So with Judges 14, Samson's personal story begins. If Samson seems like an unlikely Biblical hero, that's because he is. He's a jerk, a drunk, a womanizer, and he's prone to fits of violent outburst that have a lot more to do with a sense that he's been personally wronged rather than a desire to see the will of God carried out, as with most of the other characters we've seen in this book. I'm not going to defend Samson much, as he's admittedly not a very nice person.
The story of Samson is an early example of what has been come to be called in our age the "anti-hero". The first time I'd heard the term used, I thought it was a modern concept, but I soon realized that history and literature is littered with such people. There is no doubt that Samson is the hero of the story that unfolds here and in the next few chapters, but unlike the sort of heroes we ideally expect from the Bible (squeaky clean paragons of virtue such as Joseph or Daniel) or even the sorts of heroes that we more realistically expect from the Bible (mostly good folks who have personal flaws, but a strong faith in God such as Noah and Jacob), this guy has pretty much no redeeming features other than the fact that he really hates the Philistines, who happen to be Israel's oppressors. Is that one thing enough to redeem him? In the end, it's really a matter of opinion.
Now despite the fact that Samson is so often portrayed as a strong, forceful man, you might note that when he gets the hots for a Philistine woman, instead of going after her himself, he whines to his parents about her. The violence, lust and drunkenness are obvious character flaws of Samson, but a more subtle one that we really see a lot of is that despite his strength, he's sort of an emotional wimp. He can't just go and talk to the woman himself? You get the impression (or at least I do) that while Samson's parents seemed like good folks at first, they don't seem to be very good parents; I think Samson is a spoiled brat, even as a grown man.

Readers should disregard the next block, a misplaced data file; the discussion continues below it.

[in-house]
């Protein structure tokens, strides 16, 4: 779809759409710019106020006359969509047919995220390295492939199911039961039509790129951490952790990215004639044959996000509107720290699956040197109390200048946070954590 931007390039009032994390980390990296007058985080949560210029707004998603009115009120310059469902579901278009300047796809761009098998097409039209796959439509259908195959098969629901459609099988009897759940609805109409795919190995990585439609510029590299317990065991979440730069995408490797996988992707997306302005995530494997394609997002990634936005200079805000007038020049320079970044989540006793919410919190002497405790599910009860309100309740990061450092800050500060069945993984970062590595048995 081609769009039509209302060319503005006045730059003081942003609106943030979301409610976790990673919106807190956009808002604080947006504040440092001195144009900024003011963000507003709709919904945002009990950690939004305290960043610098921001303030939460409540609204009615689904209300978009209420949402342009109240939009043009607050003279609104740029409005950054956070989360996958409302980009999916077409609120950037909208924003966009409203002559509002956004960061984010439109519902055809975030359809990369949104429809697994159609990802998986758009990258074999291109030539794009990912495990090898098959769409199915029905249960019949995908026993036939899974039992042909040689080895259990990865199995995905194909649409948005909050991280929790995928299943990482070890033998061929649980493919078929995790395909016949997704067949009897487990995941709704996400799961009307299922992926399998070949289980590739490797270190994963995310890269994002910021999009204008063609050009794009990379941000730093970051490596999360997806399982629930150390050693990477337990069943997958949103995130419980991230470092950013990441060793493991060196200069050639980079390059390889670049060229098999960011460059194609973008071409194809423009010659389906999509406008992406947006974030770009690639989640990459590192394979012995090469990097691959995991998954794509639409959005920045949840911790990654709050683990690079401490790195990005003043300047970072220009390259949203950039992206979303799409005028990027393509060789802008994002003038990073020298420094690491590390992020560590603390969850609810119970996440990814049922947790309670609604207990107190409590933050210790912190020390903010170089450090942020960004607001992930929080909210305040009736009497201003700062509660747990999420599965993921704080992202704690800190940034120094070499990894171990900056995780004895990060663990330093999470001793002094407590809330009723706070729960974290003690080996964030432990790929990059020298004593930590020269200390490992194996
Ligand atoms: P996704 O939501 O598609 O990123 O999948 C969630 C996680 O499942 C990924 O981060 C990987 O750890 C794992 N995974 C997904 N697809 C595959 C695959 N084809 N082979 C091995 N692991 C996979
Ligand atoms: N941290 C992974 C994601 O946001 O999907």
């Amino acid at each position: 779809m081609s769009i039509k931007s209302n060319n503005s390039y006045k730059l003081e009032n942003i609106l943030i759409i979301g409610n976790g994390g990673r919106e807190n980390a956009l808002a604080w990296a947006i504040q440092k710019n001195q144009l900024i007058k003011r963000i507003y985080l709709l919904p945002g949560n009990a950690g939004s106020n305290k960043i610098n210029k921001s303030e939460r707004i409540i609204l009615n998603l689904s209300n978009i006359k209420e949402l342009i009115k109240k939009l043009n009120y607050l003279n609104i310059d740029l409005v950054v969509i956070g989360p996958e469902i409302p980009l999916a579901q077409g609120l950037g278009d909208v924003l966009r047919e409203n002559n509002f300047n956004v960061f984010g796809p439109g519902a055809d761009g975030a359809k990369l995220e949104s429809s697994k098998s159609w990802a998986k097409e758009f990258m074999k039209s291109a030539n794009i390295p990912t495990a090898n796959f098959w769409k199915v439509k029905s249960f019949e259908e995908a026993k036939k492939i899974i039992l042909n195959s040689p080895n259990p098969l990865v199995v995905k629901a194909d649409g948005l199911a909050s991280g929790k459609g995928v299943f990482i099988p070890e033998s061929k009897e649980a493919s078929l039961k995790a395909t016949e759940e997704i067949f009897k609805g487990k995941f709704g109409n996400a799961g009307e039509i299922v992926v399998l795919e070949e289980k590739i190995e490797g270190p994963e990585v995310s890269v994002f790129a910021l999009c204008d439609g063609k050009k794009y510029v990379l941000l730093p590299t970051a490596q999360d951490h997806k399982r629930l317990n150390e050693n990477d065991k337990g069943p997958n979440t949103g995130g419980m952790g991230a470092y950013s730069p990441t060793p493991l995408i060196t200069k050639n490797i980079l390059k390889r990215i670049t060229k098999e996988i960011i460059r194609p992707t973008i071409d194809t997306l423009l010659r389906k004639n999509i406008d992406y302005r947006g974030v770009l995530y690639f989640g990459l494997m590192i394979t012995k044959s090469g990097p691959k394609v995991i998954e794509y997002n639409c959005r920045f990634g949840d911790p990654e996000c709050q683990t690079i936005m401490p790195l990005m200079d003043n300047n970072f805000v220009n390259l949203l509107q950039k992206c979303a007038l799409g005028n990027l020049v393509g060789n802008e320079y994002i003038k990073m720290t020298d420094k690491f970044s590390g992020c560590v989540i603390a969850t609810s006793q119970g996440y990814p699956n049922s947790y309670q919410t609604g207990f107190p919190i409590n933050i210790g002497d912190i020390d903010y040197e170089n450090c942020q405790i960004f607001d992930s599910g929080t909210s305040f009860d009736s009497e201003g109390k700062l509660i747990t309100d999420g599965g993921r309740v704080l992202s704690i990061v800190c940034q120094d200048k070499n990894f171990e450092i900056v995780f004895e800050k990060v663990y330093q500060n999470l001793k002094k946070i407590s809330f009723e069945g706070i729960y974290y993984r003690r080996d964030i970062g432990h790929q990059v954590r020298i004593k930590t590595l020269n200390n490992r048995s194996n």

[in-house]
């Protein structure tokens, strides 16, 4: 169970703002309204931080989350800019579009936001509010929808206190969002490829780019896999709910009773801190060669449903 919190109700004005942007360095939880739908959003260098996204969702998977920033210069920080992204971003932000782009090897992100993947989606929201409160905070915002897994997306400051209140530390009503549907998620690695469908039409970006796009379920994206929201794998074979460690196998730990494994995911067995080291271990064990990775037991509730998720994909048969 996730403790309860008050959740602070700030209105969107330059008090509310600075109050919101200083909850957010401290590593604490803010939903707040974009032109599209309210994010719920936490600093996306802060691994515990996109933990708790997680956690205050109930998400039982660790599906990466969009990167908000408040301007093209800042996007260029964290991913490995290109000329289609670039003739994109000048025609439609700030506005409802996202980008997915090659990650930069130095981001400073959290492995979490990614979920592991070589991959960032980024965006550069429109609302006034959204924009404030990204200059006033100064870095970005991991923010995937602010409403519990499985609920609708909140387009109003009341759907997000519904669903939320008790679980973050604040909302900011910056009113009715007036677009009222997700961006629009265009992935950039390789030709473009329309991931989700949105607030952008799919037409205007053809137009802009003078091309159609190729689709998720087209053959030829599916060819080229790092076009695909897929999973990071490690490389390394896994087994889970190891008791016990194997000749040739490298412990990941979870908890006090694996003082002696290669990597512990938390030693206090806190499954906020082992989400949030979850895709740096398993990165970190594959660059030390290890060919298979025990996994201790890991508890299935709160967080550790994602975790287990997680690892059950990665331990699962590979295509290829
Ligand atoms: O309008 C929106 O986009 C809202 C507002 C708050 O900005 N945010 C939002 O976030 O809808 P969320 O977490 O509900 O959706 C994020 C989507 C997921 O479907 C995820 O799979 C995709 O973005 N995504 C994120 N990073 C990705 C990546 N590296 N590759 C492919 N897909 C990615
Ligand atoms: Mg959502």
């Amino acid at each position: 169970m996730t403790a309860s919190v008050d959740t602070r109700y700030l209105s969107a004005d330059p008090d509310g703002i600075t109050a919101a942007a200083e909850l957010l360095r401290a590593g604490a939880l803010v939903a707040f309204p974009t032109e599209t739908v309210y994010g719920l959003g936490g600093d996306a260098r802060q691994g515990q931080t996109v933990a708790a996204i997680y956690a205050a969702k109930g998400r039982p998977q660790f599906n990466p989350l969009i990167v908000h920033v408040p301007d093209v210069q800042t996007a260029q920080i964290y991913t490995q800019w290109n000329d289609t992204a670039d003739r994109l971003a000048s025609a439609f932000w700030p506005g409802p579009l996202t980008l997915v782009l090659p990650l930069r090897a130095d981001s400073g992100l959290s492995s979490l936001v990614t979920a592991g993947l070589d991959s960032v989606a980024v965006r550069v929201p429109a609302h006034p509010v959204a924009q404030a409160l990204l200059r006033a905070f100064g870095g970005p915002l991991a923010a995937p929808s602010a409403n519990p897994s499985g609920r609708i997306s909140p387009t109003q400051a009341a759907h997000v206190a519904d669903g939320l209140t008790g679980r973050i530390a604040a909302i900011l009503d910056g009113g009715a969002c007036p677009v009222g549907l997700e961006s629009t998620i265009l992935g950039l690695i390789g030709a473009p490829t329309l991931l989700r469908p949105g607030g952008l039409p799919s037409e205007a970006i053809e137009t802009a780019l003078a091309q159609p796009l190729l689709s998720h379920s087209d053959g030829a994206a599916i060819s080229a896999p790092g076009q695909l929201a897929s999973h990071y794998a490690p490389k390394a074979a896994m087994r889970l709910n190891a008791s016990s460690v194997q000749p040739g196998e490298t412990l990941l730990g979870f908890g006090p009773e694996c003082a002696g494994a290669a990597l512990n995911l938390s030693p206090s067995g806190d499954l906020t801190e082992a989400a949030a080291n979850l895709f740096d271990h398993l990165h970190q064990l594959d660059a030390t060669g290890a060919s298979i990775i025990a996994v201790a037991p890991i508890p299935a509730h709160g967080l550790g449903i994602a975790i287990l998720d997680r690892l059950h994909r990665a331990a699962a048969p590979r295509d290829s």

Samson is very strong, though, and in the middle of this story, he manages to kill a lion with his bare hands. At a later date, passing by the carcass of the lion, he finds that some bees have made a hive inside its dead body, and he eats some of the honey. Aside from being sort of gross, this is the first instance we see of Samson doing something expressly forbidden of a Nazarite: touching a dead animal. (The SAB marks the passage with the Science icon, although I'm not sure why. Maybe Wells knows something about bees that I don't.) Actually, eating something that had come from the body of a dead animal would be unkosher to anyone, and yet he feeds some of the honey to his parents, not telling them where he got it.
Later, at a feast, he takes the story and makes a riddle out of it. It seems to me that this riddle is akin to Bilbo Baggins' famous riddle, "What have I got in my pocket?" It was really not an acceptable riddle, it was essentially unsolvable, and in the end, the person challenged with the riddle solved it, but the poser of the riddle didn't abide by the rules of the original challenge. Really, would anyone have been able to solve this riddle without cheating? I don't know if the phrase "plowed with my heifer" really is meant to imply that Samson thought his wife was having sex with the men, but he certainly knows that she's the only one who knew the solution.
Samson, being a sore loser, goes off and kills thirty men and takes his payment off of them. The SAB is pretty much right here in that whenever "the Spirit of the LORD came upon him", he seems to do something nasty and violent. What's up with that? Honestly, I don't know.